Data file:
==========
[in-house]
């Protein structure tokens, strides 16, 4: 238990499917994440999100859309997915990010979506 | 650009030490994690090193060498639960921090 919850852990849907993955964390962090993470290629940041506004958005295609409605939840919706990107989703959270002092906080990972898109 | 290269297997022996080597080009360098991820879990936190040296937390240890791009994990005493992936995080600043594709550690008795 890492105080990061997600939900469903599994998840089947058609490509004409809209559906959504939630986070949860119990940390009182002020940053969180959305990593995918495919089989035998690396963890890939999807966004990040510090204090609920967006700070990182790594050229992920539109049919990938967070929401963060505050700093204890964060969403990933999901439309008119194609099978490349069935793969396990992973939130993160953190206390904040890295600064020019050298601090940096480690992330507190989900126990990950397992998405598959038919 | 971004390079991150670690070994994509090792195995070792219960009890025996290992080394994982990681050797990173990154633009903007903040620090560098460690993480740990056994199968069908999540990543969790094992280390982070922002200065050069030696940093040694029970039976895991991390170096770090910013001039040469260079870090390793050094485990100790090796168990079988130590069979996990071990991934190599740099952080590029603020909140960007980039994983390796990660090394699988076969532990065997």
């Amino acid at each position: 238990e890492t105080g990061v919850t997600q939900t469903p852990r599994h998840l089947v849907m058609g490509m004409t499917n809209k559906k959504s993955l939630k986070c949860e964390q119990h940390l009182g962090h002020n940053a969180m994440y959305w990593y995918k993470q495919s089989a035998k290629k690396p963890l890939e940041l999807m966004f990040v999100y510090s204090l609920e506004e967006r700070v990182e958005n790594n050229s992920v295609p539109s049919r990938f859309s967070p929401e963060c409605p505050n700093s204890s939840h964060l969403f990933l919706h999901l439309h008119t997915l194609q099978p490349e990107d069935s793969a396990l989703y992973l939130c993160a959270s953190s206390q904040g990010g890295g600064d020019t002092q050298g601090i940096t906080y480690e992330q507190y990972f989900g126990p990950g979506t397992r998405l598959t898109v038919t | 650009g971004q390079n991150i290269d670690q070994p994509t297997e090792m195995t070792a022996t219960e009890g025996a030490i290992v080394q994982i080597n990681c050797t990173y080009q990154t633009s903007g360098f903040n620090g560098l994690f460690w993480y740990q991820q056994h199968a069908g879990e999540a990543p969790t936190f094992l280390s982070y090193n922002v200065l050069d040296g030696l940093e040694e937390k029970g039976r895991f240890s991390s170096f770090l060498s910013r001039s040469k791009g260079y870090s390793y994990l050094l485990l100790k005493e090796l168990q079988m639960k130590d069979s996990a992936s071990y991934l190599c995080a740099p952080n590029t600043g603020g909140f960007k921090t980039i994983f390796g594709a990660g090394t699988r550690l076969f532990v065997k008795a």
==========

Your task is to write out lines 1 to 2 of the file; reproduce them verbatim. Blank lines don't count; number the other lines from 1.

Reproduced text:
[in-house]
């Protein structure tokens, strides 16, 4: 238990499917994440999100859309997915990010979506 | 650009030490994690090193060498639960921090 919850852990849907993955964390962090993470290629940041506004958005295609409605939840919706990107989703959270002092906080990972898109 | 290269297997022996080597080009360098991820879990936190040296937390240890791009994990005493992936995080600043594709550690008795 890492105080990061997600939900469903599994998840089947058609490509004409809209559906959504939630986070949860119990940390009182002020940053969180959305990593995918495919089989035998690396963890890939999807966004990040510090204090609920967006700070990182790594050229992920539109049919990938967070929401963060505050700093204890964060969403990933999901439309008119194609099978490349069935793969396990992973939130993160953190206390904040890295600064020019050298601090940096480690992330507190989900126990990950397992998405598959038919 | 971004390079991150670690070994994509090792195995070792219960009890025996290992080394994982990681050797990173990154633009903007903040620090560098460690993480740990056994199968069908999540990543969790094992280390982070922002200065050069030696940093040694029970039976895991991390170096770090910013001039040469260079870090390793050094485990100790090796168990079988130590069979996990071990991934190599740099952080590029603020909140960007980039994983390796990660090394699988076969532990065997």